In an unexpected move on April 18, the Centers for Medicare and Medicaid Services (CMS) proposed reversing a controversial payment cut to hospitals related to the implementation of the “two-midnight rule.”
Specifically, CMS proposed eliminating a 0.2 percent reduction in inpatient prospective payment system (IPPS) rates which was implemented in fiscal year 2014 based on the assumption that the two-midnight rule, which generally requires a hospital stay to cross two-midnights to qualify for inpatient reimbursement, would lead to an increase in inpatient admissions, thereby resulting in a corresponding increase in IPPS expenditures.
This assumption was challenged in federal court by a group of hospitals in the case of Shands Jacksonville Medical Center, Inc. v. Burwell, where the court recently remanded the issue of the 0.2 percent reduction back to CMS to correct certain procedural deficiencies and to reconsider the adjustment.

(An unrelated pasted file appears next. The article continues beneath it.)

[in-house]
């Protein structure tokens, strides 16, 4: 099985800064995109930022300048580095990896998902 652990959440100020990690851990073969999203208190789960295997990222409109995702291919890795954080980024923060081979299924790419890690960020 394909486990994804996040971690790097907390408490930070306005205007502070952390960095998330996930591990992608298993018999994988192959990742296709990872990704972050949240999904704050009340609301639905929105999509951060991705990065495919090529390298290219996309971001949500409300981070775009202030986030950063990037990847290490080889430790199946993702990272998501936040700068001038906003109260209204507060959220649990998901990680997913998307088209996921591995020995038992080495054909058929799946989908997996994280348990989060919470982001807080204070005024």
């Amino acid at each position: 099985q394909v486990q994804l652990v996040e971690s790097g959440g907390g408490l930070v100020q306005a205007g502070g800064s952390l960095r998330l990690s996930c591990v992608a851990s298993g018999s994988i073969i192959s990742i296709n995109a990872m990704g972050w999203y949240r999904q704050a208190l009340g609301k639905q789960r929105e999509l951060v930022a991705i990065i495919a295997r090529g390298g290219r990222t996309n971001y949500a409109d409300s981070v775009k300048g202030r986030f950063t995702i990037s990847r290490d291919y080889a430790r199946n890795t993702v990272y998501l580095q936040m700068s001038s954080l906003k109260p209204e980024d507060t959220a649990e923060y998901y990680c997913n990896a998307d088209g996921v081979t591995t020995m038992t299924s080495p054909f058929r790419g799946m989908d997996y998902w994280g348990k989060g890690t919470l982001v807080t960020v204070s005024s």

In the fiscal year 2017 IPPS Proposed Rule, CMS states that although it believes “the assumptions underlying the 0.2 percent reduction to the rates put in place in fiscal year 2014 were reasonable at the time we made them in 2013,” it nonetheless proposed permanently eliminating the reduction beginning in fiscal year 2017. Additionally, to compensate hospitals for the reductions incurred in prior years, CMS proposed a one-year temporary increase of 0.6 percent to IPPS rates for fiscal year 2017 to address the effects of the 0.2 reduction to the rates in effect for fiscal years 2014, 2015 and 2016.
CMS’s shift in policy should come as welcome news to hospitals, which have long argued that the 0.2 percent payment reduction was based on flawed assumptions and resulted in an unfair reduction in IPPS payments.